The Mississippi House, apparently feeling pressure and dissatisfaction from a diversity of constituents opposed to its chief proposed spending plan for public education, delayed action on the main bill Wednesday afternoon, a critical pause that should allow additional discussions about adequate education.
House Bill 1476 is the chief target of public school proponents who believe its $25 million increase to partially fund a teacher pay raise for one year, and several alternatives are circulating in the hallways, committee rooms and offices of the Capitol.
This bill underfunds the MAEP – the Mississippi Adequate Education Program – by $265 million. MAEP, by legislative mandate, is supposed to be fully funded every year as the minimum amount effective for producing an adequate education in individual schools. That legal requirement routinely has been ignored since its enactment.
What’s needed is additional, robust discussion about choices available within available funds, but first to honestly discuss how much money is available. The gap between what some legislators say is available differs markedly from what others insist is available within the recurring revenue stream.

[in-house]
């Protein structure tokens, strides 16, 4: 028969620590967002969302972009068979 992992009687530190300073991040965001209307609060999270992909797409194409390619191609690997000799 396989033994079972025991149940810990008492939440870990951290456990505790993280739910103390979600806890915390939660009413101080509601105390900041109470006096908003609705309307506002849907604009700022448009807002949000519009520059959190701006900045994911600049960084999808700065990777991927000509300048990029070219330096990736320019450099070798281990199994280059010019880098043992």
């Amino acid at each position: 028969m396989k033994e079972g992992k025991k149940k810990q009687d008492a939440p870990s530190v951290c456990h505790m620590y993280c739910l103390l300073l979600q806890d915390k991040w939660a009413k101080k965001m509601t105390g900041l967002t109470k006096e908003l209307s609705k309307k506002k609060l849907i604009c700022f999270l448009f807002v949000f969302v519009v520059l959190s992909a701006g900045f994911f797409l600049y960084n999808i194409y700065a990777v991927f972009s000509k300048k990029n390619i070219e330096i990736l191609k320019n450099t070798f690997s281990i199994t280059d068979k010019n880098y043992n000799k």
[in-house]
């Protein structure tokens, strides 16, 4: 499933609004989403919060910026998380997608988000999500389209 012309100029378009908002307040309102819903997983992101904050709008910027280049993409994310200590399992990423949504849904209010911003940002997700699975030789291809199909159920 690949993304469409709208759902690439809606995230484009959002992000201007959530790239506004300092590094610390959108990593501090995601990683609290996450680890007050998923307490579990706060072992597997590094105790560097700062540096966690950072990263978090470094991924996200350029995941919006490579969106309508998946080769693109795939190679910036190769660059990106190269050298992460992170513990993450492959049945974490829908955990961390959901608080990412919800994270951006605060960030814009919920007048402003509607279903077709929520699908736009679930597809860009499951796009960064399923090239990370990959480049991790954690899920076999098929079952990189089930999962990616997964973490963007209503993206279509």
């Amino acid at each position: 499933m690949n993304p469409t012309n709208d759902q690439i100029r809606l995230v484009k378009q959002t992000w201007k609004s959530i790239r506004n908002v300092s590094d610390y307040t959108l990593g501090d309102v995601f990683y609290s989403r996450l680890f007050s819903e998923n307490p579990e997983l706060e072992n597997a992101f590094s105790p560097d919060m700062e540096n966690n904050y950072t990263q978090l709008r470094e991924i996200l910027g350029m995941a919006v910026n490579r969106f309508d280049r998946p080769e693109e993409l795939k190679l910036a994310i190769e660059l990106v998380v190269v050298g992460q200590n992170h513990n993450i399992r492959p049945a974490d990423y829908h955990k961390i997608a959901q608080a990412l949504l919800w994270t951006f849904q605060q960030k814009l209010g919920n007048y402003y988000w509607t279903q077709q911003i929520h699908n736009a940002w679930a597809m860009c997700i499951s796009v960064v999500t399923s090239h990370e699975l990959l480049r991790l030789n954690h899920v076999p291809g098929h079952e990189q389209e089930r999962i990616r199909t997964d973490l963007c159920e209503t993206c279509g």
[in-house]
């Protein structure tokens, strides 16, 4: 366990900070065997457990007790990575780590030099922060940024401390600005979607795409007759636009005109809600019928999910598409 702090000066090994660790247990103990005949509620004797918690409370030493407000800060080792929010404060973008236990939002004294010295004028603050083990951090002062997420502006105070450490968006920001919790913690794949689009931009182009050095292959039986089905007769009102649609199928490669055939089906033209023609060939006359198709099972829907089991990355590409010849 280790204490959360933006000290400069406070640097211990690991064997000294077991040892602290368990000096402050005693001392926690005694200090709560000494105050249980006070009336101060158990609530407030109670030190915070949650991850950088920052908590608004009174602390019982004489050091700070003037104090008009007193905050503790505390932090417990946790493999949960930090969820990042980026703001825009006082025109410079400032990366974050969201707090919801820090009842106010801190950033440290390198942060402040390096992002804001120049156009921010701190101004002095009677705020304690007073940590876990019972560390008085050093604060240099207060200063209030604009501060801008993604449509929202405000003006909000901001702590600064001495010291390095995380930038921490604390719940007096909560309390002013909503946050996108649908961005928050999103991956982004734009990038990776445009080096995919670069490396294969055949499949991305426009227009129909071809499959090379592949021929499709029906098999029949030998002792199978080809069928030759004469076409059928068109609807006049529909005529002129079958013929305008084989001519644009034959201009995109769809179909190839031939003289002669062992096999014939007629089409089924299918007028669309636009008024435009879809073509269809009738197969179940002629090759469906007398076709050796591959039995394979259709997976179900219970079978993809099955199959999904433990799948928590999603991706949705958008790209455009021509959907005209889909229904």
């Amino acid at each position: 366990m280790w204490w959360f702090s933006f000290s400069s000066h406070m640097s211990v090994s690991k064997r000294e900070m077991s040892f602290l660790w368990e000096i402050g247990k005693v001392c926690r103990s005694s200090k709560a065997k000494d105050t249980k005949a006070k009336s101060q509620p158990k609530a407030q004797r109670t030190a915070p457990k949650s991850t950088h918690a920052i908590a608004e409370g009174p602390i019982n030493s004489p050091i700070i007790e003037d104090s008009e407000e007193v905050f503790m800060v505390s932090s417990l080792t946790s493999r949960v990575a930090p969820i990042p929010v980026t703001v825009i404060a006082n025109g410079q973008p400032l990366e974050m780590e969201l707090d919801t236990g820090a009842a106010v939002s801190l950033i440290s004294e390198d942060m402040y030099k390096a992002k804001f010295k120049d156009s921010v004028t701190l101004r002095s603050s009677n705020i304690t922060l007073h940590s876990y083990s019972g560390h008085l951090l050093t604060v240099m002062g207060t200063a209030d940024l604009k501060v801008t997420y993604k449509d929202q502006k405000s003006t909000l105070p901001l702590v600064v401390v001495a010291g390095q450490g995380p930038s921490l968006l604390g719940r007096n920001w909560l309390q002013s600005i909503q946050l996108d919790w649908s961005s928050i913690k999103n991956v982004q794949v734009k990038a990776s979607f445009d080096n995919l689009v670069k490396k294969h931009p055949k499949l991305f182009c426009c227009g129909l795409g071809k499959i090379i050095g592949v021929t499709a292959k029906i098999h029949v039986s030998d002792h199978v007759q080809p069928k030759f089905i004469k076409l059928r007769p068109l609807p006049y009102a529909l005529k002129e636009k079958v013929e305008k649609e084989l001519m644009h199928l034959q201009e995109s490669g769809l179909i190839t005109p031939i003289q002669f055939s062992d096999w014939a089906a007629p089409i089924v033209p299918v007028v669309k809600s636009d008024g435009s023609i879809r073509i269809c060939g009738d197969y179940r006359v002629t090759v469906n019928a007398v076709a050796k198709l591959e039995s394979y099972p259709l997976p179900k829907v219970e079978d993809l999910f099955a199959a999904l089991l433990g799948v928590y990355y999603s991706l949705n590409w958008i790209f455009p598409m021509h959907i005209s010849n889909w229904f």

Mississippi’s economy, while not a boomtown, is steadily strengthening. The only time you hear politicians talk about how fragile it is when some proposed spending like public education is not to their liking.
It should be remembered by all legislators that only weeks ago Quality Counts 2014’s new results from the Education Week Research Center’s annual analysis of school finance gave Mississippi a D, using data from 2011, the most recent available.
If the economy is as strong in 2014 as many politicians in both parties in Jackson boast for Mississippi, we can do better than a D.
We also believe that Northeast Mississippi’s legislators must reassert their historic leadership in behalf of public education. Our region has been a bellwether of community support for public schools over decades of challenges, and the communities’ support has been reflected in legislators’ votes.
Too often today’s votes appear to be determined from the Capitol rather than from the homes, parents, businesses, school boards, teachers and students of Northeast Mississippi.
Telephone calls, emails, texts and letters all are appropriate in canvassing legislators in support of public schools. Face-to-face conversations are best of all. Listening on their part is, after all, part of the responsibility of elective office.